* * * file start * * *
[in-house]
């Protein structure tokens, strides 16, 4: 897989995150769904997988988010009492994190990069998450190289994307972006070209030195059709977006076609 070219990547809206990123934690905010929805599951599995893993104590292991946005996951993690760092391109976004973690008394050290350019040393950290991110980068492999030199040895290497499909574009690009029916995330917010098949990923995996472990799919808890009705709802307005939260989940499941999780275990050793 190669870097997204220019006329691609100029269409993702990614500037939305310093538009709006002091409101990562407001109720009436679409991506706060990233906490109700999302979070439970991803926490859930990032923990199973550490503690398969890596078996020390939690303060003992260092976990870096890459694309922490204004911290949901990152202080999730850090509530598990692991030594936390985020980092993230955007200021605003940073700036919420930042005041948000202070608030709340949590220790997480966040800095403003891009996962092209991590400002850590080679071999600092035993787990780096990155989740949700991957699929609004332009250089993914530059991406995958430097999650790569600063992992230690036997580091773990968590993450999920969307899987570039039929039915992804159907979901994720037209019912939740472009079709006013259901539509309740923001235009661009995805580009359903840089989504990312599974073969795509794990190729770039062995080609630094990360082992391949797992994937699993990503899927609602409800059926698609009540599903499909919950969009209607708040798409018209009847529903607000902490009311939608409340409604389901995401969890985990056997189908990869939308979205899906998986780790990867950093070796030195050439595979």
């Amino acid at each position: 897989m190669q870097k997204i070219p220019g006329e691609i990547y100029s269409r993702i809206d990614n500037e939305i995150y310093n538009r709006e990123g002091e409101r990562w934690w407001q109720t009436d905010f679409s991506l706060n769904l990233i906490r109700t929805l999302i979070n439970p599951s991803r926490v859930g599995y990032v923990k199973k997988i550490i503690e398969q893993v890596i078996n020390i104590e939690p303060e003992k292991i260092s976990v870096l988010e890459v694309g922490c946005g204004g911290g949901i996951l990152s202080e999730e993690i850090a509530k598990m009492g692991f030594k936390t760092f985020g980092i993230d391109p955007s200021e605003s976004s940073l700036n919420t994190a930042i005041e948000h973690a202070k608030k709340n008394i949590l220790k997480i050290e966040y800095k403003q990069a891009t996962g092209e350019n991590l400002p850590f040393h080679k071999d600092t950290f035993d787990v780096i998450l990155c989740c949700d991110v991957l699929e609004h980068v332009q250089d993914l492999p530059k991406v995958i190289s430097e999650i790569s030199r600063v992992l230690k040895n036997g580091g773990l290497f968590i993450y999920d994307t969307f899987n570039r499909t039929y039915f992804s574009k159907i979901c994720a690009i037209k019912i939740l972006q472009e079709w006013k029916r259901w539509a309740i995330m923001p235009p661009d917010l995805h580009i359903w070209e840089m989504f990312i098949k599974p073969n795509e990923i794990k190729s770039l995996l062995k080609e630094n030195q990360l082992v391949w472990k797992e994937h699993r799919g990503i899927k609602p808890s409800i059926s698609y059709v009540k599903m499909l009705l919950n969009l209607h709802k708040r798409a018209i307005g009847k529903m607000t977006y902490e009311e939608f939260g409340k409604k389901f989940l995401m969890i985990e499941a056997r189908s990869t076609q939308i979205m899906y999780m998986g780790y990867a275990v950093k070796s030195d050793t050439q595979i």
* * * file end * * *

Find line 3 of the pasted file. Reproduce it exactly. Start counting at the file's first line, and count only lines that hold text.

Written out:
């Amino acid at each position: 897989m190669q870097k997204i070219p220019g006329e691609i990547y100029s269409r993702i809206d990614n500037e939305i995150y310093n538009r709006e990123g002091e409101r990562w934690w407001q109720t009436d905010f679409s991506l706060n769904l990233i906490r109700t929805l999302i979070n439970p599951s991803r926490v859930g599995y990032v923990k199973k997988i550490i503690e398969q893993v890596i078996n020390i104590e939690p303060e003992k292991i260092s976990v870096l988010e890459v694309g922490c946005g204004g911290g949901i996951l990152s202080e999730e993690i850090a509530k598990m009492g692991f030594k936390t760092f985020g980092i993230d391109p955007s200021e605003s976004s940073l700036n919420t994190a930042i005041e948000h973690a202070k608030k709340n008394i949590l220790k997480i050290e966040y800095k403003q990069a891009t996962g092209e350019n991590l400002p850590f040393h080679k071999d600092t950290f035993d787990v780096i998450l990155c989740c949700d991110v991957l699929e609004h980068v332009q250089d993914l492999p530059k991406v995958i190289s430097e999650i790569s030199r600063v992992l230690k040895n036997g580091g773990l290497f968590i993450y999920d994307t969307f899987n570039r499909t039929y039915f992804s574009k159907i979901c994720a690009i037209k019912i939740l972006q472009e079709w006013k029916r259901w539509a309740i995330m923001p235009p661009d917010l995805h580009i359903w070209e840089m989504f990312i098949k599974p073969n795509e990923i794990k190729s770039l995996l062995k080609e630094n030195q990360l082992v391949w472990k797992e994937h699993r799919g990503i899927k609602p808890s409800i059926s698609y059709v009540k599903m499909l009705l919950n969009l209607h709802k708040r798409a018209i307005g009847k529903m607000t977006y902490e009311e939608f939260g409340k409604k389901f989940l995401m969890i985990e499941a056997r189908s990869t076609q939308i979205m899906y999780m998986g780790y990867a275990v950093k070796s030195d050793t050439q595979i």